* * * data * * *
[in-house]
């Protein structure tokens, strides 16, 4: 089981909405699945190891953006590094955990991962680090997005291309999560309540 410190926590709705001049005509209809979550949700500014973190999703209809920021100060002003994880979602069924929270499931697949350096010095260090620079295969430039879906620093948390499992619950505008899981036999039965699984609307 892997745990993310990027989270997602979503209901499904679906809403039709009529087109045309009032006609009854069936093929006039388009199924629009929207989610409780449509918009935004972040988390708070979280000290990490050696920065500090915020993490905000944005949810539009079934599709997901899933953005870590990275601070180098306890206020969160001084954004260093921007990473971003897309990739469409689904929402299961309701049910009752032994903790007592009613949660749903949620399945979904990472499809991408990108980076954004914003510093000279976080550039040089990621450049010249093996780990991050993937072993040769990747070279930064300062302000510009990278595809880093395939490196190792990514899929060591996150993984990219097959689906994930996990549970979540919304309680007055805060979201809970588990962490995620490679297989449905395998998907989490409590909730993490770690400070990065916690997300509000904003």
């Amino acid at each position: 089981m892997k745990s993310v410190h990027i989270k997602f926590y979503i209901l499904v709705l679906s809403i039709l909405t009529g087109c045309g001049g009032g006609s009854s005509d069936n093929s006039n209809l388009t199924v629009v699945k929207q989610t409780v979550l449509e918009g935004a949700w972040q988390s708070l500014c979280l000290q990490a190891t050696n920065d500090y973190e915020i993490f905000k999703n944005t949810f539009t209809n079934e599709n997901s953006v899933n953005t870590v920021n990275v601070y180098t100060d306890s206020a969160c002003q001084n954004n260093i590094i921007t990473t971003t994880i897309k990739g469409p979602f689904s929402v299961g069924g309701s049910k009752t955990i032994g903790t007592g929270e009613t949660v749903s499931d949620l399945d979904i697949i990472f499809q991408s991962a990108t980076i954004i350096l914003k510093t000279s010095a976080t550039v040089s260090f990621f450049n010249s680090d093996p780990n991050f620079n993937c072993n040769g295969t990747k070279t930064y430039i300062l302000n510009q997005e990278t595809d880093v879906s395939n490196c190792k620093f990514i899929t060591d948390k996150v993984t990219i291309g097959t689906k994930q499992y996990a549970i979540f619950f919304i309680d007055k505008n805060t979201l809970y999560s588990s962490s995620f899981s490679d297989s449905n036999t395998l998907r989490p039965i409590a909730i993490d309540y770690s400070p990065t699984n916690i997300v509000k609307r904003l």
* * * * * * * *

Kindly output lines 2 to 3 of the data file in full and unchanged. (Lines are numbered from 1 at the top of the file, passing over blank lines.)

């Protein structure tokens, strides 16, 4: 089981909405699945190891953006590094955990991962680090997005291309999560309540 410190926590709705001049005509209809979550949700500014973190999703209809920021100060002003994880979602069924929270499931697949350096010095260090620079295969430039879906620093948390499992619950505008899981036999039965699984609307 892997745990993310990027989270997602979503209901499904679906809403039709009529087109045309009032006609009854069936093929006039388009199924629009929207989610409780449509918009935004972040988390708070979280000290990490050696920065500090915020993490905000944005949810539009079934599709997901899933953005870590990275601070180098306890206020969160001084954004260093921007990473971003897309990739469409689904929402299961309701049910009752032994903790007592009613949660749903949620399945979904990472499809991408990108980076954004914003510093000279976080550039040089990621450049010249093996780990991050993937072993040769990747070279930064300062302000510009990278595809880093395939490196190792990514899929060591996150993984990219097959689906994930996990549970979540919304309680007055805060979201809970588990962490995620490679297989449905395998998907989490409590909730993490770690400070990065916690997300509000904003």
């Amino acid at each position: 089981m892997k745990s993310v410190h990027i989270k997602f926590y979503i209901l499904v709705l679906s809403i039709l909405t009529g087109c045309g001049g009032g006609s009854s005509d069936n093929s006039n209809l388009t199924v629009v699945k929207q989610t409780v979550l449509e918009g935004a949700w972040q988390s708070l500014c979280l000290q990490a190891t050696n920065d500090y973190e915020i993490f905000k999703n944005t949810f539009t209809n079934e599709n997901s953006v899933n953005t870590v920021n990275v601070y180098t100060d306890s206020a969160c002003q001084n954004n260093i590094i921007t990473t971003t994880i897309k990739g469409p979602f689904s929402v299961g069924g309701s049910k009752t955990i032994g903790t007592g929270e009613t949660v749903s499931d949620l399945d979904i697949i990472f499809q991408s991962a990108t980076i954004i350096l914003k510093t000279s010095a976080t550039v040089s260090f990621f450049n010249s680090d093996p780990n991050f620079n993937c072993n040769g295969t990747k070279t930064y430039i300062l302000n510009q997005e990278t595809d880093v879906s395939n490196c190792k620093f990514i899929t060591d948390k996150v993984t990219i291309g097959t689906k994930q499992y996990a549970i979540f619950f919304i309680d007055k505008n805060t979201l809970y999560s588990s962490s995620f899981s490679d297989s449905n036999t395998l998907r989490p039965i409590a909730i993490d309540y770690s400070p990065t699984n916690i997300v509000k609307r904003l």